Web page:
18. For the reasons above, the Board is unable to accept that the degree of the appellant fulfils the requirements of Rule 11(2) IPREE, so that her degree cannot be recognised as a university-level scientific or technical qualification for the purposes of Article 11(1)(a), first phrase, REE.
Equivalent knowledge through experience, Rule 14 IPREE
19. Rule 14 IPREE stipulates that "equivalent [level of scientific and/or technical] knowledge" of a candidate can be recognised instead of a degree pursuant to Rules 11 to 13 IPREE, if the candidate "can establish that he has at least ten years' experience in the activities defined in Article 11(2)(a) REE".
20. In the grounds of appeal the appellant invoked a number of arguments why her professional experience should be recognised under Rule 14 IPREE as "equivalent knowledge" for the purposes of Article 11(1)(a), second phrase, REE. The argument of other Korean nationals being admitted (point 2.2 of the Grounds of Appeal) has been treated and dismissed by the Board, see point 17 above, and the Board does not see why this argument would succeed for the recognition of the equivalent knowledge. The substance of this argument, i.e. the existence of discrimination, is apparently not related to the circumvented or ignored legal provision, here the (allegedly) missing qualifications of the admitted Korean nationals. The other arguments (points 2.3-2.4 of the Grounds of Appeal) concerned the proven and demonstrated factual professional experience of the appellant. This was attested by a supporting statement from a European professional representative, who attested his personal opinion that the appellant demonstrated more than adequate level of technical qualifications. Further, the appellant elaborated in detail her professional career, thus demonstrating that she had many years of experience in patent work.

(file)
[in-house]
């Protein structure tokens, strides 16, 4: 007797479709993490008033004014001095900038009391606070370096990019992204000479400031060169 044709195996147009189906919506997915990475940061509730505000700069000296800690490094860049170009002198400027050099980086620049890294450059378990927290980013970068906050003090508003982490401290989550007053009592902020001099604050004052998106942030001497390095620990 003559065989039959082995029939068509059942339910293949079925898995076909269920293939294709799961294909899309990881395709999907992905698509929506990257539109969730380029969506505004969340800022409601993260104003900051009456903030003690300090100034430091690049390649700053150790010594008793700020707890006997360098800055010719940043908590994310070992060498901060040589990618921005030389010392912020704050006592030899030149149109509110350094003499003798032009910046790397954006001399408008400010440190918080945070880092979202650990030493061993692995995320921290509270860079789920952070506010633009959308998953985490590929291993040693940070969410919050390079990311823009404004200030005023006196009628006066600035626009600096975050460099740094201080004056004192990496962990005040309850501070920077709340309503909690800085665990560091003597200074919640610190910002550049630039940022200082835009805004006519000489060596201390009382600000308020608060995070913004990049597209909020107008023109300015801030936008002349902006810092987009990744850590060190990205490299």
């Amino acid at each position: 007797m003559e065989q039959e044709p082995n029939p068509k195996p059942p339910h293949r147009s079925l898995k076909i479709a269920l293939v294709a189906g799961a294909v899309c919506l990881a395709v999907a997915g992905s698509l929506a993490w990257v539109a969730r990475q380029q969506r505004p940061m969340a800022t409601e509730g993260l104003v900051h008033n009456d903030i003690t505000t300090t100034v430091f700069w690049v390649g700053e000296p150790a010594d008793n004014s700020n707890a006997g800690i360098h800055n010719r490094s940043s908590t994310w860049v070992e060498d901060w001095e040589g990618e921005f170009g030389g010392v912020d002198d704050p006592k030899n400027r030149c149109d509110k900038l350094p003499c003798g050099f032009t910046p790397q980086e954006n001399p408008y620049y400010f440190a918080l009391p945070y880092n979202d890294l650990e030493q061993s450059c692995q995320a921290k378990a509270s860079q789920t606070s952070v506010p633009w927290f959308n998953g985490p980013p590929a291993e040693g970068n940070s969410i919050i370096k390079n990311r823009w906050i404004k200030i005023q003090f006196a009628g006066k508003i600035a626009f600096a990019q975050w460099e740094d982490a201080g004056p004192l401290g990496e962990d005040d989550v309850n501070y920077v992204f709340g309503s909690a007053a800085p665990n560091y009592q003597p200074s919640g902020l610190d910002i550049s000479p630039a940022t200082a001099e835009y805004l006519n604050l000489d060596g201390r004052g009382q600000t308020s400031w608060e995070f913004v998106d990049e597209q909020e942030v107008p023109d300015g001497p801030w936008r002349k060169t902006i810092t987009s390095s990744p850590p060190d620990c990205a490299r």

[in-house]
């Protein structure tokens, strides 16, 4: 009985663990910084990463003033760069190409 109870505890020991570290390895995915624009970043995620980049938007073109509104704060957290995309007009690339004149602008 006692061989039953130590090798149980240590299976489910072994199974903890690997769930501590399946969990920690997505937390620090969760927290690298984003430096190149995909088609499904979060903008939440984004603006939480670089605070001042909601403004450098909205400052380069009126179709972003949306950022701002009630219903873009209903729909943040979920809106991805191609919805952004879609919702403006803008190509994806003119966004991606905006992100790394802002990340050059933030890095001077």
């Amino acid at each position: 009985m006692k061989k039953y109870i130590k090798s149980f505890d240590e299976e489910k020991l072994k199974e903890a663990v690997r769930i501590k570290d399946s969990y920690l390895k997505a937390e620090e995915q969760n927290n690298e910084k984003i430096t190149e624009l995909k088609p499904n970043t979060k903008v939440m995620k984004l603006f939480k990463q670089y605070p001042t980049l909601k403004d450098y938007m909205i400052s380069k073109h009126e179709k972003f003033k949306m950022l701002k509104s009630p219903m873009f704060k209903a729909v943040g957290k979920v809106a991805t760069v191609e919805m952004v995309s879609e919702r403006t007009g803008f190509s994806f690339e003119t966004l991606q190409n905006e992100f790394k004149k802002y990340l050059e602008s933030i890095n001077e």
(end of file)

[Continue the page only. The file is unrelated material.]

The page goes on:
21. These arguments were treated by the Board in its preliminary communication, where the Board gave reasons why these arguments could not be accepted. These reasons of the Board are reiterated here, also referring to its general observation in point 6 above.
22. The Board observes that the appellant seeks to rely on her professional activities in a non-contracting state, contrary to Rule 15 IPREE, and therefore it appears problematic to take into consideration the professional experience of the candidate from her years in Korea. As discussed below in points 34-36, this problem indeed affects the recognition of her professional experience.
23. Maintaining its preliminary opinion, the Board holds that a recognition of some other, general professional experience, which does not clearly fall under any of the two provisions of Article 11(2)(a)(i) and (ii) REE, also taking into account work on national patents pursuant to Article 11(4), is not foreseen in the REE or IPREE, and the Board does not have the power to introduce this by way of jurisprudence (D 0009/13 of 21 May 2014, points 14 and 16 of the Reasons). To that extent, neither the supporting letter of the supervising professional representative, nor the legal degree of the candidate can be taken into consideration by the Board. The Board adds that it is an inherent problem of the recognition of professional experience that any comparison with some legally defined minimum threshold (which comparison would then inevitable be a duty of the Secretariat) is necessarily subjective and difficult in practical application.